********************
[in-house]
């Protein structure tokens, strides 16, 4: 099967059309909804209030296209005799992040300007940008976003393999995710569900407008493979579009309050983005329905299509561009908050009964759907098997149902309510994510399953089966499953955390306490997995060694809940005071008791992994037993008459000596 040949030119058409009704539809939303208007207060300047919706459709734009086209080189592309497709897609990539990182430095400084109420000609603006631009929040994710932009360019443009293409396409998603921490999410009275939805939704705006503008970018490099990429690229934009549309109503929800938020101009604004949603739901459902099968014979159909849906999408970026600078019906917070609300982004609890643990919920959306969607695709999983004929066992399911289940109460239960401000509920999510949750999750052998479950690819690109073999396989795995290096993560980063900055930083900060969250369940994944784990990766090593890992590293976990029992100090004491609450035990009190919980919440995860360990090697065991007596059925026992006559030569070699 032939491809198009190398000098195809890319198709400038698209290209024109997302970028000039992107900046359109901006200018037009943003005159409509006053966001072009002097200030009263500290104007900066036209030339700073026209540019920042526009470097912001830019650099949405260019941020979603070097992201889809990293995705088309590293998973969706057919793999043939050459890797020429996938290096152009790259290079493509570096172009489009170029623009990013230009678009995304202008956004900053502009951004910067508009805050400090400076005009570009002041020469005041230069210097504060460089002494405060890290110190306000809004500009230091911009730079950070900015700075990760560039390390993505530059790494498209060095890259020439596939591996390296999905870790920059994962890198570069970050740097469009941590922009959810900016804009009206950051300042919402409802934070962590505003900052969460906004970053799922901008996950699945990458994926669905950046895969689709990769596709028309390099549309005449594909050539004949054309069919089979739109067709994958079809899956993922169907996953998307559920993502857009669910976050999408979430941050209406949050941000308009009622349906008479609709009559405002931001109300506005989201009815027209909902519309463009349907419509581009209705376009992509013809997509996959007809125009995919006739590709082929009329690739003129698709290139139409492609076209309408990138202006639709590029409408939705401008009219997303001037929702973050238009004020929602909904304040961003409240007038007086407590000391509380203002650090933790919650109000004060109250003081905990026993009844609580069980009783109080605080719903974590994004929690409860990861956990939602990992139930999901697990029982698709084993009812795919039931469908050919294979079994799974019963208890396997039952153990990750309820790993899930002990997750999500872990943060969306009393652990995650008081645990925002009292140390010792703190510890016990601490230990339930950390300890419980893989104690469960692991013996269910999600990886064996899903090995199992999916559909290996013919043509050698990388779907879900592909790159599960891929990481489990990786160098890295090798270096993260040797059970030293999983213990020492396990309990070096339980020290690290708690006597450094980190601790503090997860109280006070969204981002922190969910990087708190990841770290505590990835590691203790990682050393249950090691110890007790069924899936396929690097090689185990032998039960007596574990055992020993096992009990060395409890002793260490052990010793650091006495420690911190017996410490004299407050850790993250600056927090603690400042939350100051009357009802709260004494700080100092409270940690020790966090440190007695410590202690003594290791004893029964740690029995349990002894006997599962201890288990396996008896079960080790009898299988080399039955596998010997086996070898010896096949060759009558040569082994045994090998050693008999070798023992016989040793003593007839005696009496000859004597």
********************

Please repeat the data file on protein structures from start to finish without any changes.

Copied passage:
[in-house]
């Protein structure tokens, strides 16, 4: 099967059309909804209030296209005799992040300007940008976003393999995710569900407008493979579009309050983005329905299509561009908050009964759907098997149902309510994510399953089966499953955390306490997995060694809940005071008791992994037993008459000596 040949030119058409009704539809939303208007207060300047919706459709734009086209080189592309497709897609990539990182430095400084109420000609603006631009929040994710932009360019443009293409396409998603921490999410009275939805939704705006503008970018490099990429690229934009549309109503929800938020101009604004949603739901459902099968014979159909849906999408970026600078019906917070609300982004609890643990919920959306969607695709999983004929066992399911289940109460239960401000509920999510949750999750052998479950690819690109073999396989795995290096993560980063900055930083900060969250369940994944784990990766090593890992590293976990029992100090004491609450035990009190919980919440995860360990090697065991007596059925026992006559030569070699 032939491809198009190398000098195809890319198709400038698209290209024109997302970028000039992107900046359109901006200018037009943003005159409509006053966001072009002097200030009263500290104007900066036209030339700073026209540019920042526009470097912001830019650099949405260019941020979603070097992201889809990293995705088309590293998973969706057919793999043939050459890797020429996938290096152009790259290079493509570096172009489009170029623009990013230009678009995304202008956004900053502009951004910067508009805050400090400076005009570009002041020469005041230069210097504060460089002494405060890290110190306000809004500009230091911009730079950070900015700075990760560039390390993505530059790494498209060095890259020439596939591996390296999905870790920059994962890198570069970050740097469009941590922009959810900016804009009206950051300042919402409802934070962590505003900052969460906004970053799922901008996950699945990458994926669905950046895969689709990769596709028309390099549309005449594909050539004949054309069919089979739109067709994958079809899956993922169907996953998307559920993502857009669910976050999408979430941050209406949050941000308009009622349906008479609709009559405002931001109300506005989201009815027209909902519309463009349907419509581009209705376009992509013809997509996959007809125009995919006739590709082929009329690739003129698709290139139409492609076209309408990138202006639709590029409408939705401008009219997303001037929702973050238009004020929602909904304040961003409240007038007086407590000391509380203002650090933790919650109000004060109250003081905990026993009844609580069980009783109080605080719903974590994004929690409860990861956990939602990992139930999901697990029982698709084993009812795919039931469908050919294979079994799974019963208890396997039952153990990750309820790993899930002990997750999500872990943060969306009393652990995650008081645990925002009292140390010792703190510890016990601490230990339930950390300890419980893989104690469960692991013996269910999600990886064996899903090995199992999916559909290996013919043509050698990388779907879900592909790159599960891929990481489990990786160098890295090798270096993260040797059970030293999983213990020492396990309990070096339980020290690290708690006597450094980190601790503090997860109280006070969204981002922190969910990087708190990841770290505590990835590691203790990682050393249950090691110890007790069924899936396929690097090689185990032998039960007596574990055992020993096992009990060395409890002793260490052990010793650091006495420690911190017996410490004299407050850790993250600056927090603690400042939350100051009357009802709260004494700080100092409270940690020790966090440190007695410590202690003594290791004893029964740690029995349990002894006997599962201890288990396996008896079960080790009898299988080399039955596998010997086996070898010896096949060759009558040569082994045994090998050693008999070798023992016989040793003593007839005696009496000859004597």